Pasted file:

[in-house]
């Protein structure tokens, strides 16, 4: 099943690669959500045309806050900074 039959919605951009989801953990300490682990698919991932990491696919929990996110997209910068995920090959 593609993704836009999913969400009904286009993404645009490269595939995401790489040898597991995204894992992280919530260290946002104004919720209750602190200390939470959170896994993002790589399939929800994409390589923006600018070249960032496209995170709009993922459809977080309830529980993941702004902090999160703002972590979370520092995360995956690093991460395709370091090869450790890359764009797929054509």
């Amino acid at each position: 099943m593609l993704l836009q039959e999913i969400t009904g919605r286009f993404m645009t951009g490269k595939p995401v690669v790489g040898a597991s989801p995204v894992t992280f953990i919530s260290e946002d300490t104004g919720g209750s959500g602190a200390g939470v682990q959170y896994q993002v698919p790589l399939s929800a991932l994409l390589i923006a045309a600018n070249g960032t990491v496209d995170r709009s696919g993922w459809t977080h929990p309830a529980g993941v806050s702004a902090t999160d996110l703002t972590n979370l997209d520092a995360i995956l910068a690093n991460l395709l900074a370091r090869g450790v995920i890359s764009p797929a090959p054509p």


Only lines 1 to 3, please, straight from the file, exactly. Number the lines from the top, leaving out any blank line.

[in-house]
């Protein structure tokens, strides 16, 4: 099943690669959500045309806050900074 039959919605951009989801953990300490682990698919991932990491696919929990996110997209910068995920090959 593609993704836009999913969400009904286009993404645009490269595939995401790489040898597991995204894992992280919530260290946002104004919720209750602190200390939470959170896994993002790589399939929800994409390589923006600018070249960032496209995170709009993922459809977080309830529980993941702004902090999160703002972590979370520092995360995956690093991460395709370091090869450790890359764009797929054509």
């Amino acid at each position: 099943m593609l993704l836009q039959e999913i969400t009904g919605r286009f993404m645009t951009g490269k595939p995401v690669v790489g040898a597991s989801p995204v894992t992280f953990i919530s260290e946002d300490t104004g919720g209750s959500g602190a200390g939470v682990q959170y896994q993002v698919p790589l399939s929800a991932l994409l390589i923006a045309a600018n070249g960032t990491v496209d995170r709009s696919g993922w459809t977080h929990p309830a529980g993941v806050s702004a902090t999160d996110l703002t972590n979370l997209d520092a995360i995956l910068a690093n991460l395709l900074a370091r090869g450790v995920i890359s764009p797929a090959p054509p």